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Del the Funky Homosapien



Never underestimate the Funky Homosapien's impact on hip hop, especially Northern California hip hop. Del changed the way the way hip hop was recorded for some artists in the Bay Area and helped spawn what is now a thriving underground scene. Before his first album, the majority of Bay Area hip hop mimicked the style of the legendary Too Short and various other gangstas and thugs. Subject matter generally concerned such enlightened topics as pimps and hos, bammer weed, and shooting and killing. But with I Wish My Brother George Was Here, in late '91, Del proved MCs could deliver dope rhymes about everyday situations, such as deadbeat friends crashing at your house or misadventures on public transportation (the title itself references an old Warner Bros. cartoon in which Bugs Bunny does a Liberace impression).

A founding member of the mighty Hieroglyphics crew, Del has always been something of an odd bird when it comes to recorded material in contrast to the more bragging-and-boasting styles of fellow Hiero-mates Souls Of Mischief and Casual. He's never limited himself to a single subject or production style. He has rhymed on the essence of the funk and how to tell if one is faking it, body odor, video games, people not being true to themselves, the importance of dental hygiene, and has ventured into futuristic, cyberpunkish territory usually left to industrial or jungle producers.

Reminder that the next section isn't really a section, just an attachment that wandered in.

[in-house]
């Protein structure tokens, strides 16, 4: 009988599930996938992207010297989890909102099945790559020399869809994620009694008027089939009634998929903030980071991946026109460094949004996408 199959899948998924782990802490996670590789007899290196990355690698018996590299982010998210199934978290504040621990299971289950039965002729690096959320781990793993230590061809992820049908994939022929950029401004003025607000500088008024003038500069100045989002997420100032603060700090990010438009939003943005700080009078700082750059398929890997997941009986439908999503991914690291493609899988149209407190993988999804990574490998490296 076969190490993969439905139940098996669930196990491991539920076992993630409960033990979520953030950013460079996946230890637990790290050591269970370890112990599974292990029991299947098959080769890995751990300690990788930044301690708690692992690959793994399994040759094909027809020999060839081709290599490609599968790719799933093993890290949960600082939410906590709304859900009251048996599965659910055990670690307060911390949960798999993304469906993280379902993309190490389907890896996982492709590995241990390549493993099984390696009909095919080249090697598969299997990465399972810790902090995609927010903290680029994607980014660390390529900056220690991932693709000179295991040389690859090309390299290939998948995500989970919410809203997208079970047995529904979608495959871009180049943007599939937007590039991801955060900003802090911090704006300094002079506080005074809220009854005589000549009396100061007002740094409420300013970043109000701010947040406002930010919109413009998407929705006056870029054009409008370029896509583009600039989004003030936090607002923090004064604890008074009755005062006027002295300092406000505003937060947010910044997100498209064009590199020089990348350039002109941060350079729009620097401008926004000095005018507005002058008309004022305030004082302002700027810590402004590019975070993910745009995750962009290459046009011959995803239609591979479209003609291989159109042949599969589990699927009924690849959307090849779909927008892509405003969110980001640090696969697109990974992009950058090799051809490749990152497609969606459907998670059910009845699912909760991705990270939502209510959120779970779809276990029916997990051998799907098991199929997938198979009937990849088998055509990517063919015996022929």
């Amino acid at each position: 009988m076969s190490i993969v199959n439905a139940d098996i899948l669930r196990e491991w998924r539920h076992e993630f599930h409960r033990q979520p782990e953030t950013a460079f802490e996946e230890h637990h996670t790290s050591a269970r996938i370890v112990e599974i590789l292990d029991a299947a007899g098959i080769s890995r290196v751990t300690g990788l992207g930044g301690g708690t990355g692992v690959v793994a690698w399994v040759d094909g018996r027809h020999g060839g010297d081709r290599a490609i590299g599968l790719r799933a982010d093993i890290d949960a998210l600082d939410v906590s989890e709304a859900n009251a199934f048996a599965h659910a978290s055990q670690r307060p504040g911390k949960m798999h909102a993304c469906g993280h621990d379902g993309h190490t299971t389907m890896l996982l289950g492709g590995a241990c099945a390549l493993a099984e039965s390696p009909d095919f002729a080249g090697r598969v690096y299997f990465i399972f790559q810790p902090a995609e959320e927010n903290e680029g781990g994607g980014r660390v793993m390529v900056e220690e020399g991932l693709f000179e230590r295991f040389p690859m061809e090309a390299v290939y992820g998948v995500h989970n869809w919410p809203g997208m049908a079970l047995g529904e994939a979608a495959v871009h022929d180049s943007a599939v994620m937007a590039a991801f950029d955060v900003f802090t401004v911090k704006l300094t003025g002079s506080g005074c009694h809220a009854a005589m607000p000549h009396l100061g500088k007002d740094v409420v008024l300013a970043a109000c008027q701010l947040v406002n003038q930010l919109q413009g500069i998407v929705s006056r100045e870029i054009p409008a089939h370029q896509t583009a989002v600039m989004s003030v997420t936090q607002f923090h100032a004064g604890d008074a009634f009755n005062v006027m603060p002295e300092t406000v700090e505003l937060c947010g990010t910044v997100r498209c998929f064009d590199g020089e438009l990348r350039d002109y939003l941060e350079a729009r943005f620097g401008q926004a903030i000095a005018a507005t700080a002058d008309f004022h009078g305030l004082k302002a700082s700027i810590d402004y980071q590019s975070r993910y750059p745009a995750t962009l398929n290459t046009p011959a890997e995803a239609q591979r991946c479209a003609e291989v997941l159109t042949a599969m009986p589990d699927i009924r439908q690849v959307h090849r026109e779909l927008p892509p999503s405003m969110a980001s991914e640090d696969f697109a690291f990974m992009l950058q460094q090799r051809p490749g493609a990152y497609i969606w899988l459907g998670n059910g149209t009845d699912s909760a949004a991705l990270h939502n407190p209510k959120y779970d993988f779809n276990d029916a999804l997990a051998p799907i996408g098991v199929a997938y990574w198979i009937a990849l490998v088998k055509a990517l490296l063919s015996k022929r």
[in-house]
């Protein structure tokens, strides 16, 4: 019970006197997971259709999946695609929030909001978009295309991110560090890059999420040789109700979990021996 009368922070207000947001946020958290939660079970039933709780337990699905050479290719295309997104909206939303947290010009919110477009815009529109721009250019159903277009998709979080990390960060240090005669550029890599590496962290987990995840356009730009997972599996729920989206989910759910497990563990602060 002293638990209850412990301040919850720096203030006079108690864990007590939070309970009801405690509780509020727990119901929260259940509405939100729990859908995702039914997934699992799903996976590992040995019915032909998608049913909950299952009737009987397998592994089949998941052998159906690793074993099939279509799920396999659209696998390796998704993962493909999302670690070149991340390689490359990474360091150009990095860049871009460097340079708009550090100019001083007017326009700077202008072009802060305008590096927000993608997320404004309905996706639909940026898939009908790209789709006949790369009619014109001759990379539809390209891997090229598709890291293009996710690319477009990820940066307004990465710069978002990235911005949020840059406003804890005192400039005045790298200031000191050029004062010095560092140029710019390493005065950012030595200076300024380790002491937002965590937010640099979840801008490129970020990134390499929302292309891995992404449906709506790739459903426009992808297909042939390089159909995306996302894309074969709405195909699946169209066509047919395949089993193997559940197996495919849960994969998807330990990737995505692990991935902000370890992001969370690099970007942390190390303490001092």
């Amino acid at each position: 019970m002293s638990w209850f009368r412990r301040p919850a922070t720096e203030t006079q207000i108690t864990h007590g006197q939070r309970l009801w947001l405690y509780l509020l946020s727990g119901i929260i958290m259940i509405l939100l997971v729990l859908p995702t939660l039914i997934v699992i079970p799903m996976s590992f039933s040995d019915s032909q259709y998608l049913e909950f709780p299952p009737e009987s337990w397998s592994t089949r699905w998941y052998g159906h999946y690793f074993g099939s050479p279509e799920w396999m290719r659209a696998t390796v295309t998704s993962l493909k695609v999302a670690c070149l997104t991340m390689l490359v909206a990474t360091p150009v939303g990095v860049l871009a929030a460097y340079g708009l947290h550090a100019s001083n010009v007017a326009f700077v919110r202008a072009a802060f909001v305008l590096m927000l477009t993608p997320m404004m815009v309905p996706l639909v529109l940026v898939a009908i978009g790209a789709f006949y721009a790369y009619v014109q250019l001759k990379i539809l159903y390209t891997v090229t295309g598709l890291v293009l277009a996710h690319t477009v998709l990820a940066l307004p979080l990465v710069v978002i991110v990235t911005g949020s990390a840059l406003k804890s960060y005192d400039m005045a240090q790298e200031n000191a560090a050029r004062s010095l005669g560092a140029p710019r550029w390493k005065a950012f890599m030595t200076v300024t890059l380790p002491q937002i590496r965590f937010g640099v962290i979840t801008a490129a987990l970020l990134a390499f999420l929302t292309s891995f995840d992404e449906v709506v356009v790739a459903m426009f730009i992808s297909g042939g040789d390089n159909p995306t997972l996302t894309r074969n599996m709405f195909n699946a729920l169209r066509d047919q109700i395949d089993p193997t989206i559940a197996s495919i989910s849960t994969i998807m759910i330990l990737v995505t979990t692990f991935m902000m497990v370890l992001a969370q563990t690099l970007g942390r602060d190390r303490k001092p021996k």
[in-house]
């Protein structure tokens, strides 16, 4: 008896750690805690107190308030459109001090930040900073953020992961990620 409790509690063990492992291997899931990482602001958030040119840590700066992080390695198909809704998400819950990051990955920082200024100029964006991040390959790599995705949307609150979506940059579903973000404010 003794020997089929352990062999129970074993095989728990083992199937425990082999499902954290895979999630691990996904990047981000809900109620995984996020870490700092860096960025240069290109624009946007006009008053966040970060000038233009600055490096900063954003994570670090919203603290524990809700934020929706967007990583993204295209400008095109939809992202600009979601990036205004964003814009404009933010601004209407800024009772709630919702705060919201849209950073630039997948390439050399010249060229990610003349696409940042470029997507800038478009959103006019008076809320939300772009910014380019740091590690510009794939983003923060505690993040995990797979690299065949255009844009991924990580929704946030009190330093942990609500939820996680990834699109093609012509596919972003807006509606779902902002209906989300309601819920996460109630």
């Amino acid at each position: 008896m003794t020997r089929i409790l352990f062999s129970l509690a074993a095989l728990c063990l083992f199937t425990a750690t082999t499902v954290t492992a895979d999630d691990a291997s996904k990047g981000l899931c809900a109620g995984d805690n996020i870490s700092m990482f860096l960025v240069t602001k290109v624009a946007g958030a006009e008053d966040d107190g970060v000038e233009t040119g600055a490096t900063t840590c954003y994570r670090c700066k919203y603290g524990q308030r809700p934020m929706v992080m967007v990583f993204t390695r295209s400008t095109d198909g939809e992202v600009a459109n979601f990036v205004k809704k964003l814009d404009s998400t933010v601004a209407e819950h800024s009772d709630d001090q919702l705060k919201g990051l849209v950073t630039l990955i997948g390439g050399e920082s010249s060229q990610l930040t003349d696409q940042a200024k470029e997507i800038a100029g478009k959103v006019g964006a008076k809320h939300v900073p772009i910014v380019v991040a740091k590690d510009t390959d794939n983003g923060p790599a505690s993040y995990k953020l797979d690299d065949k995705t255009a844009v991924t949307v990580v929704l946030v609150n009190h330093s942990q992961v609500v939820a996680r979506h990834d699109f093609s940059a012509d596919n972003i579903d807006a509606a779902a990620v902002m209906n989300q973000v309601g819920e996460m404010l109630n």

Del still records prolifically, as he has for the past ten years. After less than blockbuster sales of his sophomore effort, No Need for Alarm, Elektra released him from his contract, opting not to release his third LP, Future Development, which he later released independently and sold through the Hieroglyphics web site. Spring 2000 saw the release of Both Sides of the Brain on the Hieroglyphics Imperium label, and a subsequent collaboration with Dan the Automator on 75 Ark Records. Don't look for him to stop anytime soon.

On "Help Me Out," from the mega-successful Industry Records Beats and Lyrics compilation, Del offers battle rhymes full of frustration with the stale, mundane quality of much contemporary hip hop.